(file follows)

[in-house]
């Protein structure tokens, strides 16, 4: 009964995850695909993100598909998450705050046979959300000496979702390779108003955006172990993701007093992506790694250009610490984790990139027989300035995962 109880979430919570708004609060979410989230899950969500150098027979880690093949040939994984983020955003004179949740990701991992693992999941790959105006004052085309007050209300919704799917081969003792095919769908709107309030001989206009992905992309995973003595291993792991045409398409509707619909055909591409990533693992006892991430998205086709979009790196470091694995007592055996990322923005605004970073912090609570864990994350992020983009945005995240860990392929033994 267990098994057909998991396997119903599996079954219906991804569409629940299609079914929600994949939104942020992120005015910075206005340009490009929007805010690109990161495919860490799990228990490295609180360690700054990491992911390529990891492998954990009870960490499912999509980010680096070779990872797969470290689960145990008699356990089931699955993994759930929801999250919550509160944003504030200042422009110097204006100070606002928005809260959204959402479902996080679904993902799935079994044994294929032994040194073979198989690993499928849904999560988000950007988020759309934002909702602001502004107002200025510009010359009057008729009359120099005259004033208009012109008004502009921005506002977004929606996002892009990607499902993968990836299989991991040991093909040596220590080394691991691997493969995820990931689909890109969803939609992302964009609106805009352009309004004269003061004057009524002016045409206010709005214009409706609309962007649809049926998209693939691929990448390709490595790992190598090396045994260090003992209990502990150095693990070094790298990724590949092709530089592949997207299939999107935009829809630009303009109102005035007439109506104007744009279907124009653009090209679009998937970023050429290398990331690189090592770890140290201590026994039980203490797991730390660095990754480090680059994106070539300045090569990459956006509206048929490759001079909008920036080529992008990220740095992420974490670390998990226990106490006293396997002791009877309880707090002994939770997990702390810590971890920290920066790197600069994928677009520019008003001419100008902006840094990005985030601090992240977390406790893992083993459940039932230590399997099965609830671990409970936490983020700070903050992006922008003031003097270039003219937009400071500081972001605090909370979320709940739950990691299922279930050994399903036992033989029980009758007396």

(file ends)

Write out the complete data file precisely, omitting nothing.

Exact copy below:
[in-house]
């Protein structure tokens, strides 16, 4: 009964995850695909993100598909998450705050046979959300000496979702390779108003955006172990993701007093992506790694250009610490984790990139027989300035995962 109880979430919570708004609060979410989230899950969500150098027979880690093949040939994984983020955003004179949740990701991992693992999941790959105006004052085309007050209300919704799917081969003792095919769908709107309030001989206009992905992309995973003595291993792991045409398409509707619909055909591409990533693992006892991430998205086709979009790196470091694995007592055996990322923005605004970073912090609570864990994350992020983009945005995240860990392929033994 267990098994057909998991396997119903599996079954219906991804569409629940299609079914929600994949939104942020992120005015910075206005340009490009929007805010690109990161495919860490799990228990490295609180360690700054990491992911390529990891492998954990009870960490499912999509980010680096070779990872797969470290689960145990008699356990089931699955993994759930929801999250919550509160944003504030200042422009110097204006100070606002928005809260959204959402479902996080679904993902799935079994044994294929032994040194073979198989690993499928849904999560988000950007988020759309934002909702602001502004107002200025510009010359009057008729009359120099005259004033208009012109008004502009921005506002977004929606996002892009990607499902993968990836299989991991040991093909040596220590080394691991691997493969995820990931689909890109969803939609992302964009609106805009352009309004004269003061004057009524002016045409206010709005214009409706609309962007649809049926998209693939691929990448390709490595790992190598090396045994260090003992209990502990150095693990070094790298990724590949092709530089592949997207299939999107935009829809630009303009109102005035007439109506104007744009279907124009653009090209679009998937970023050429290398990331690189090592770890140290201590026994039980203490797991730390660095990754480090680059994106070539300045090569990459956006509206048929490759001079909008920036080529992008990220740095992420974490670390998990226990106490006293396997002791009877309880707090002994939770997990702390810590971890920290920066790197600069994928677009520019008003001419100008902006840094990005985030601090992240977390406790893992083993459940039932230590399997099965609830671990409970936490983020700070903050992006922008003031003097270039003219937009400071500081972001605090909370979320709940739950990691299922279930050994399903036992033989029980009758007396």